The first thing we are going to do is look at the middle value in our list. Our list has 4 numbers in it which means there are two different numbers we could choose from; We are going to always pick the the first number, but that isn’t a requirement of binary search. It is just a choice I decided to make.

Once again we ask ourselves, is this number equal to, greater than, or less than 6?

It is less than 6, so we know that if 6 is in the list it must be in the right half of the list if it exists at all.

Just like before, we are able to discard half of our list after checking only one value in the list! And now we are safe to repeat the same steps on this smaller list. We first start by looking at the middle number - 4.

This number is less than 6, so we would determine that 6 must be in the right half of the list. We would then repeat this one final time with the “list” that only contains the number 6, at which point we would find the number we are looking for.

Earlier we talked about how searching an entire list of numbers by iterating over each could be incredibly slow. If we were to write this in Big-O notation, we would say that each query would be `O(N)`

. So how does a binary search compare to this?

Well lets start by just looking at some rough numbers. We started with a list of **nine** numbers. After that we looked at a list with **four** numbers in it, followed by a list with **two** numbers, and finally a list with just **one** number in it.

If you are familiar with binary numbers, this should look pretty familiar. When we start out with a list of size `N`

, each time we split the list we (roughly) cut it in half, getting a new list of the size `N/2`

. Then we cut that in half and get a list of the size `N/2/2`

. This pattern continues until we finally have a list of the size `1`

.

This is the same as saying we will perform `log2(N)`

operations in our code, but in Big-O notation we can ignore the base of the the logarithm, giving us `O(log N)`

.

log2 n = log n / log 2

Log bases are irrelevant in Big-O

When we are talking about Big-O notation you will notice that we don’t write `log2(N)`

and instead opt for `log(N)`

, which is another notation for a log with a base of 10 (ie `log10(N)`

).

You can convert any log to a log of another base using the formula, `LogB(X) = LogA(X)/LogA(B)`

. This means that we can convert log base 2 to log base 10 like so: `log2(N) = log N / log 2 = log N / 0.301...`

. That list bit - the `0.301...`

- is a constant, and in Big-O notation constants are dropped because they are typically only concerned with long term growth rates which won’t be affected by constants.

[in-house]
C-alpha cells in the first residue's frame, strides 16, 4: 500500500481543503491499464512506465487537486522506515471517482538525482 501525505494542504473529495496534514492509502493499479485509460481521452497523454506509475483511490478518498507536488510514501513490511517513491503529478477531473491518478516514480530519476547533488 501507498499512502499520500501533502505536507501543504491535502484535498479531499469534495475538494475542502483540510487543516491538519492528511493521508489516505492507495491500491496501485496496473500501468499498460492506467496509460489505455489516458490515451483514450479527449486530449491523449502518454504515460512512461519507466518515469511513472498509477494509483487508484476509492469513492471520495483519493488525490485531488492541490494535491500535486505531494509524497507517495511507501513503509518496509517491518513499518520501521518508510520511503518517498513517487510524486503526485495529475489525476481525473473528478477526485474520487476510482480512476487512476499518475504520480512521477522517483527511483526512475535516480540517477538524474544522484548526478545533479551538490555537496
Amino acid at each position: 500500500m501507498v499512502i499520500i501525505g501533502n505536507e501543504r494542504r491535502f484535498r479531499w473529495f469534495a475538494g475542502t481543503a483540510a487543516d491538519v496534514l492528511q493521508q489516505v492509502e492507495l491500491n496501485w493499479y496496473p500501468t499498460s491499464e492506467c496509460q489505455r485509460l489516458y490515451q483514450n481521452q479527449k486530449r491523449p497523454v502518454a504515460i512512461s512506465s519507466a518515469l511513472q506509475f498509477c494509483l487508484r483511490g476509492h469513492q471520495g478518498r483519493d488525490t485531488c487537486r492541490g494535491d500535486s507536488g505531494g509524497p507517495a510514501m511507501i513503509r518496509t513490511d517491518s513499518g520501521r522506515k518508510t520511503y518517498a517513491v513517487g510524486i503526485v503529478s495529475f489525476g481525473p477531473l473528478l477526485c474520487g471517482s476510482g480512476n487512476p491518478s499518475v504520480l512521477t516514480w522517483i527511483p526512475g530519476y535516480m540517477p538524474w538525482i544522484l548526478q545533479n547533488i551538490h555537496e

What does that mean in practical terms?

Well, if we were searching for numbers in a list of one million numbers, the naive approach of checking every number could take a million checks to find each number.

A binary search, on the other hand, would take at most 20 (`log2(1 million) = 19.93`

) checks to find each number. That is a massive improvement!

You should now understand how a simpler binary search works to search a list, but that is by no means the extent of what a binary search can be used for.

Binary search is an incredibly versatile algorithm that can be applied to a wide variety of problems. For example, it is used in the git bisect command, which is useful for determining the first commit that introduced a bug in your code.

Unfortunately, many of these unique ways to use a binary search is deserving of its own post, so I will be saving a few of them for the practice problems.

Up next we will go over implementing a binary search that searches for numbers in a list, just like we discussed in this article. After that we will get into the really interesting problems where we start searching for things that aren’t necessary stored in lists, but can still be found using a binary search.

This article is part of the series, Let's Learn Algorithms.

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Jon Calhoun is a full stack web developer who teaches about Go, web development, algorithms, and anything programming. If you haven't already, you should totally check out his Go courses.

Previously, Jon worked at several statups including co-founding EasyPost, a shipping API used by several fortune 500 companies. Prior to that Jon worked at Google, competed at world finals in programming competitions, and has been programming since he was a child.

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This post is part of the series, Let's Learn Algorithms.